This one’s a bit half-baked, but is it useful to think of the product management lifecycle as a Boyd-style OODA loop?
Observe: Gather data about the product and market.
- Is the market the same today as it was yesterday?
- What are your competitors doing? Who are the unlikely market disruptors?
- How will regulation or oversight change your market?
- What’s trendy?
- What economic trends might affect what you’re building?
Orient: Planning, inventing and re-inventing, market positioning, disrupting.
- Is the same thing you’ve always done still effective or has your doctrine become dogmatic?
- Are the mental models you’re using (still) the optimal ones? Is it time to switch strategies?
Decide: Gather stakeholder feedback and, based on your orientation, make a decision.
- At some point, observing and orienting can become bikeshedding, it’s time to make a decision–the whole point of the OODA loop is to make a decision before your competitor does.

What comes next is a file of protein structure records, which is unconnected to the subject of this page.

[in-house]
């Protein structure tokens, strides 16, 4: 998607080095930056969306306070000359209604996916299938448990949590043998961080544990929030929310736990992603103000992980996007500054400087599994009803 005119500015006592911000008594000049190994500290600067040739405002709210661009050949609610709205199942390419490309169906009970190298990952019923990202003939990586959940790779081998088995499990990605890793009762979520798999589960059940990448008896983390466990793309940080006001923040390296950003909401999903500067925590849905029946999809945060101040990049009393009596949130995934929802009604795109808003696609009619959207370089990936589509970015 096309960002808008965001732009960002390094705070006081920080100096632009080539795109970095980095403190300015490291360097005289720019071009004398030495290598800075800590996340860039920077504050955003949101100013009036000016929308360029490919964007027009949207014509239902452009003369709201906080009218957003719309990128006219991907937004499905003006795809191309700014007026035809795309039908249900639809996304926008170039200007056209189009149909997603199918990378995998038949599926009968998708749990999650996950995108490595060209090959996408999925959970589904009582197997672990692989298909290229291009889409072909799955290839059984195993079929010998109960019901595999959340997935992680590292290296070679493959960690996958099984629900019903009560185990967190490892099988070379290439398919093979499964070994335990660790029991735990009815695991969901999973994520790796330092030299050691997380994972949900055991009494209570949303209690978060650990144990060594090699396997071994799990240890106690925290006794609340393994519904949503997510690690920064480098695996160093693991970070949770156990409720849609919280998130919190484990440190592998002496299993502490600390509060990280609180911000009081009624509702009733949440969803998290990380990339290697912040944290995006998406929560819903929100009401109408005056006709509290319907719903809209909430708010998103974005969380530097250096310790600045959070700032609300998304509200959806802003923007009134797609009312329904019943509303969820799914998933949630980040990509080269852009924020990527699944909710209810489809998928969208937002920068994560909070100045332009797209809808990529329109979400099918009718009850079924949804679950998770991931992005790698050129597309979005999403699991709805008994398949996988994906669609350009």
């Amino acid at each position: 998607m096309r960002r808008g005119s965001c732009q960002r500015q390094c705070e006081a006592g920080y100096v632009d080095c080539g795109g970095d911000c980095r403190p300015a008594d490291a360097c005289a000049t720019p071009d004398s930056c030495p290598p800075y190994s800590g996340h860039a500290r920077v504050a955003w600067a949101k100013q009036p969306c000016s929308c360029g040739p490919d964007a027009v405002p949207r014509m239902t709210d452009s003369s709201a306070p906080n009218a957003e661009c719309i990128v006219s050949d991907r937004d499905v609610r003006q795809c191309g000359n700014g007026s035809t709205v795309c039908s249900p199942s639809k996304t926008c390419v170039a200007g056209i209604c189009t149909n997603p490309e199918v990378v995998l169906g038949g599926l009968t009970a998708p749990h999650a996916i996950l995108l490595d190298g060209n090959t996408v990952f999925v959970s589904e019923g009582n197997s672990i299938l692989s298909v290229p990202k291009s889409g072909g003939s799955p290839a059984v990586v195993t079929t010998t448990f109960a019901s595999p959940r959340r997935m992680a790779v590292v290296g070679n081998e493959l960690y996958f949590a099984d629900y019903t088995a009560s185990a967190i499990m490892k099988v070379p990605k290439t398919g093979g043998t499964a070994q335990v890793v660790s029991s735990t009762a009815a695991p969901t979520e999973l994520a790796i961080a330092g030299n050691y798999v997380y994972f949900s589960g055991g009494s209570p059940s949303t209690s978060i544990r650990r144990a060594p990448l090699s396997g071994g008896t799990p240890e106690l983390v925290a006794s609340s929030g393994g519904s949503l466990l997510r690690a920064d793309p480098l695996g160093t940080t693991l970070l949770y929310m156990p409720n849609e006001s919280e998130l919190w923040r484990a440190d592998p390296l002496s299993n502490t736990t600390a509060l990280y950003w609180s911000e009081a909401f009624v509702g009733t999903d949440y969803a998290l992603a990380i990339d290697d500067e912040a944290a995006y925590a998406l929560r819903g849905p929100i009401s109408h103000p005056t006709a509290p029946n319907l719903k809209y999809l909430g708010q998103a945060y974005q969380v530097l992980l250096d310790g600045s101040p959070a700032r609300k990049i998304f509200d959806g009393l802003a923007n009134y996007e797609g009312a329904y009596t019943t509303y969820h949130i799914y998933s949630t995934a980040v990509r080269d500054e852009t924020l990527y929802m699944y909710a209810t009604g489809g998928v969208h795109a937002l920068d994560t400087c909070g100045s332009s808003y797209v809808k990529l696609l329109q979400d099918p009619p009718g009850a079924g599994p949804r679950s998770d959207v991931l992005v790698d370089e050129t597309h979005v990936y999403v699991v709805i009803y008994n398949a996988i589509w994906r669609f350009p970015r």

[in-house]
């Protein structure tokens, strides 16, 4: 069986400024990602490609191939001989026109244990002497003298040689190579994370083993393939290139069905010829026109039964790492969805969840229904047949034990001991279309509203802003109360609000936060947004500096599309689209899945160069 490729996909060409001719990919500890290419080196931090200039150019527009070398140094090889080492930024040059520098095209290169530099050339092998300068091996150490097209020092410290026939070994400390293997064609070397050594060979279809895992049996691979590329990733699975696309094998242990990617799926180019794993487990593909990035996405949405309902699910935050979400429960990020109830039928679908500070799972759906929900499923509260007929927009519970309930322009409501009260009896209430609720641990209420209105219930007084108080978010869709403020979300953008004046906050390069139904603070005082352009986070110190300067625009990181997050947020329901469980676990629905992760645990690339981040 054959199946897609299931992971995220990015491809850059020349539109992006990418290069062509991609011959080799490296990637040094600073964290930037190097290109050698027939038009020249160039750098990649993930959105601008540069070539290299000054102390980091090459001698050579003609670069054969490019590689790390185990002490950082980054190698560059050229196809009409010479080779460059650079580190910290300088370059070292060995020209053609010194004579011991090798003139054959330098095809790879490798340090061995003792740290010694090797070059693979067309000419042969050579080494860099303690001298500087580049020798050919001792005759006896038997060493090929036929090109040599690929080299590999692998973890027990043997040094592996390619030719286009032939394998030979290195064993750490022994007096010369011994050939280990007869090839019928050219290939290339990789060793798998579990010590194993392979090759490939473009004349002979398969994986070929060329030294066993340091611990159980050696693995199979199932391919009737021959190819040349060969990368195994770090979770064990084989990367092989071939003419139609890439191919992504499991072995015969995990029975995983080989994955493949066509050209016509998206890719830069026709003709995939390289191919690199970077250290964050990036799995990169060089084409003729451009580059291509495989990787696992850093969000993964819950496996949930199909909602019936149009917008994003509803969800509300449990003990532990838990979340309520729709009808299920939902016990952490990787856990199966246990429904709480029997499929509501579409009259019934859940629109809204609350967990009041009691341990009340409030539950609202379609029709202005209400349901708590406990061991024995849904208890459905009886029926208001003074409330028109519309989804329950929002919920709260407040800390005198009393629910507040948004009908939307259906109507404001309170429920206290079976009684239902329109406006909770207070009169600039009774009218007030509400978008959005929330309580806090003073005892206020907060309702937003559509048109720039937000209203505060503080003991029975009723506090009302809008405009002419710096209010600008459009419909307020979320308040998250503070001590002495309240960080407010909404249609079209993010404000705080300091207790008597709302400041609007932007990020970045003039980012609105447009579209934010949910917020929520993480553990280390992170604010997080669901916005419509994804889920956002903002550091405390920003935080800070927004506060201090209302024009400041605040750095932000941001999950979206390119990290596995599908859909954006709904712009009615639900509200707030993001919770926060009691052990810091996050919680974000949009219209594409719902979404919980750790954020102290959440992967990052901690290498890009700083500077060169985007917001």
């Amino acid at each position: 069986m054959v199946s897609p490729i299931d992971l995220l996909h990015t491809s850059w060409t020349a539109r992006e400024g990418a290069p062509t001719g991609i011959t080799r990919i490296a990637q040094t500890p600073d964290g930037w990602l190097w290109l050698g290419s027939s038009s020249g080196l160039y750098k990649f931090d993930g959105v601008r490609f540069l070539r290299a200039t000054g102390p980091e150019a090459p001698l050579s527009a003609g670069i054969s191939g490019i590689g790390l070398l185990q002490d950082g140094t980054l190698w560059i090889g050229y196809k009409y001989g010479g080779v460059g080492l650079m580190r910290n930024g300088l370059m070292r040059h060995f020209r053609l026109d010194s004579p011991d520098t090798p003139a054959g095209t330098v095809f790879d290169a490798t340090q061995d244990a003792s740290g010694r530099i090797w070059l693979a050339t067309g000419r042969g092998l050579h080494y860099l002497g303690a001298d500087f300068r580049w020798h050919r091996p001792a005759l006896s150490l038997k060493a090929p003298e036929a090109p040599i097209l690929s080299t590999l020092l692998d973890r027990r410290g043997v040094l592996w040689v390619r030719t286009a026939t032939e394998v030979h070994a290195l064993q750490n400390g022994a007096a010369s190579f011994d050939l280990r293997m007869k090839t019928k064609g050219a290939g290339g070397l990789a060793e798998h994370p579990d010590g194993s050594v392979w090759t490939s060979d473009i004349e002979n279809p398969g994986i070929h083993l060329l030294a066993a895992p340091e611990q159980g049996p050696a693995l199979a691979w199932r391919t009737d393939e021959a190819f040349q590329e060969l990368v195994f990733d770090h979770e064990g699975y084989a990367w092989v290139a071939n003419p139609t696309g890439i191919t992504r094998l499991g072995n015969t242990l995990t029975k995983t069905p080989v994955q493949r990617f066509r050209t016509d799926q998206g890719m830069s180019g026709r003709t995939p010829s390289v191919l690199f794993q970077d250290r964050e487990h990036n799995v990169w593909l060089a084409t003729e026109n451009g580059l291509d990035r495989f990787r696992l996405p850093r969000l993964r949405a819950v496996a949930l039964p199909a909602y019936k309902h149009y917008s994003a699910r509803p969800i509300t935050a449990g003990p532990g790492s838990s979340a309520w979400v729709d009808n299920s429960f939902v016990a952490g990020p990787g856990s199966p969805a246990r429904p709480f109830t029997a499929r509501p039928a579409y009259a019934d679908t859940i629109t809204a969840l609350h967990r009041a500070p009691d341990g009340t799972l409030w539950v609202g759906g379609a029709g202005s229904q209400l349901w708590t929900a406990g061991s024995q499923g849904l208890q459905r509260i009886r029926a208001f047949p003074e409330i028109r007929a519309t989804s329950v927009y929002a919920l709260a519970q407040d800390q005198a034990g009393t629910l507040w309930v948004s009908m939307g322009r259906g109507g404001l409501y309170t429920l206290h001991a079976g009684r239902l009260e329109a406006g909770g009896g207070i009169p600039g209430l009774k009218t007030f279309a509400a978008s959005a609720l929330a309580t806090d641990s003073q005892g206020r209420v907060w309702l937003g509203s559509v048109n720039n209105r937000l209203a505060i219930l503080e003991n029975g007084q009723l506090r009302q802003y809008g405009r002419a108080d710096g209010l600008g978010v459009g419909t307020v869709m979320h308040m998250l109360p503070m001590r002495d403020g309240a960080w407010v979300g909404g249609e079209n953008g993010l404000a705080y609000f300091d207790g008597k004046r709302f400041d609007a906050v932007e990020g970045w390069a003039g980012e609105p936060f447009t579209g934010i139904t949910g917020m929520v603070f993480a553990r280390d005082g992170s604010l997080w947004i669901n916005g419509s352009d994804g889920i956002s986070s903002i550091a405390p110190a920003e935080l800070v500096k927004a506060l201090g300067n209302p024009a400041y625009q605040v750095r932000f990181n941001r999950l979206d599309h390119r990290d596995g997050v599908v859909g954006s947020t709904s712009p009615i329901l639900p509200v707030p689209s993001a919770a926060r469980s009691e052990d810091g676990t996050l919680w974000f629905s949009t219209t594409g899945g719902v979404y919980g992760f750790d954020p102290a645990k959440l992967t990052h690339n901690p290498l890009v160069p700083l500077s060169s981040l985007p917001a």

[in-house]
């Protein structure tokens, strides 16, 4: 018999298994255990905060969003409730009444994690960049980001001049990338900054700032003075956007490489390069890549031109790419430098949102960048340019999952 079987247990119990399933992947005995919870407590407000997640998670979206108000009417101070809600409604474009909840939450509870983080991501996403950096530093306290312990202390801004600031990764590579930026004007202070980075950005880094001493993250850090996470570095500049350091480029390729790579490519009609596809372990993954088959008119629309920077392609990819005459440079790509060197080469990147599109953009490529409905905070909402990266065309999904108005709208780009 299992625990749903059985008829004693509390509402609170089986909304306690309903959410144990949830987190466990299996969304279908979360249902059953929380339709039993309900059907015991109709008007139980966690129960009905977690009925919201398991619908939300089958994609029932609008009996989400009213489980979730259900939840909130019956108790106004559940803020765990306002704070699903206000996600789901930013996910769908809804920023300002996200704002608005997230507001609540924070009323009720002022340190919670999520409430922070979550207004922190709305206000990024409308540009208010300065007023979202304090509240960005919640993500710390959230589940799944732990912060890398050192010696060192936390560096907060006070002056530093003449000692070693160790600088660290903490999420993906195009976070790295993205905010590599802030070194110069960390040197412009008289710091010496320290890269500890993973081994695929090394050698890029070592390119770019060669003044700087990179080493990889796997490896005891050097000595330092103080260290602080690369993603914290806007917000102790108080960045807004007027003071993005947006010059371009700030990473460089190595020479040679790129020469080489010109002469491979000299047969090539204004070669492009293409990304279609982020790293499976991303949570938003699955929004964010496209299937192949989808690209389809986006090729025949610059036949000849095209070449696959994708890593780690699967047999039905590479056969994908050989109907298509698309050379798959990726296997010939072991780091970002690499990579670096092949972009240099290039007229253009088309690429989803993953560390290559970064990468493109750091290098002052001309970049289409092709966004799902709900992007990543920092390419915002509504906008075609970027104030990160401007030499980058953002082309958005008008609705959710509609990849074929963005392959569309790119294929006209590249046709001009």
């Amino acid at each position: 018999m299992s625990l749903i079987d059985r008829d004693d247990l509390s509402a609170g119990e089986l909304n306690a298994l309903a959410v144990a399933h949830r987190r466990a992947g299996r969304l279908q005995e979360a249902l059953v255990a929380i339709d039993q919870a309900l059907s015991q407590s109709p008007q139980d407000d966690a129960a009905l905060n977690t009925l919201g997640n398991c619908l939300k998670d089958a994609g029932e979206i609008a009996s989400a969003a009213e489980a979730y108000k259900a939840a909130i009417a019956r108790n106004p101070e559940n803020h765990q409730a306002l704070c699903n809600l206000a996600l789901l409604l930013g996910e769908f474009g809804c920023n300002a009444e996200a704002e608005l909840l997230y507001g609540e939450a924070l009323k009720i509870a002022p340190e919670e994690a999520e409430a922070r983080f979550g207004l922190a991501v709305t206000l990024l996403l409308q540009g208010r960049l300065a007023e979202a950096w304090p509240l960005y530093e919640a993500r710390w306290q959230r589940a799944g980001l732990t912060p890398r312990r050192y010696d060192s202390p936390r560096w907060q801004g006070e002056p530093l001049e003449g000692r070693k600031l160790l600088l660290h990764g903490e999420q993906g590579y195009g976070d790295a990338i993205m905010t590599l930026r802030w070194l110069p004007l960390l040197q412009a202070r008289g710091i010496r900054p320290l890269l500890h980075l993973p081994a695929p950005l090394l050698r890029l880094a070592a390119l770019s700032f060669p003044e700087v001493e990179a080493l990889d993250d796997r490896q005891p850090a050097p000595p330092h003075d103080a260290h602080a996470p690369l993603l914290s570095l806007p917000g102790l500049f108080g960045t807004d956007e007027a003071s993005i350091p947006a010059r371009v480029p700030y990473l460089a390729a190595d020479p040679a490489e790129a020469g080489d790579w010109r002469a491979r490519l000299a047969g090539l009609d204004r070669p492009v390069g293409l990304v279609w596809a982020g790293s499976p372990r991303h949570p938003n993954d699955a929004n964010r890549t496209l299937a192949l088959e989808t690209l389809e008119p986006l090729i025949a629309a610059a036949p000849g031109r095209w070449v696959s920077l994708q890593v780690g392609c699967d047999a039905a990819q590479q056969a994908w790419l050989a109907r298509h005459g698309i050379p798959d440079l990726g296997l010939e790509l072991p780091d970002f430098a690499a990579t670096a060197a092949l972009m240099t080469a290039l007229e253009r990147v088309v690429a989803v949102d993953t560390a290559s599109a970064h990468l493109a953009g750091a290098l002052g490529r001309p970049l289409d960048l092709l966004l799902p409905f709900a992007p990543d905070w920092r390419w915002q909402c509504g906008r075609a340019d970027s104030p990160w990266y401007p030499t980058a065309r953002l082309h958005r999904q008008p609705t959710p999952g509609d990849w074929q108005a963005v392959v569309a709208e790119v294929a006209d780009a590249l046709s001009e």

- Trust the process and move fast.
Under OODA loop theory every [product manager] observes the situation, orients himself . . . decides what to do and then does it. If his opponent can do this faster, however, his own actions become outdated and disconnected to the true situation, and his opponent’s advantage increases geometrically.John Boyd
2 replies on “Product Management as an OODA Loop”
Fortunately, thinking about these concepts is an activity of the past for me.
[…] market response, and learning from feedback. Similarly, Product Management can be represented at an operational level in an OODA structure: Observe trends in your customers and competitors, Orient around your market […]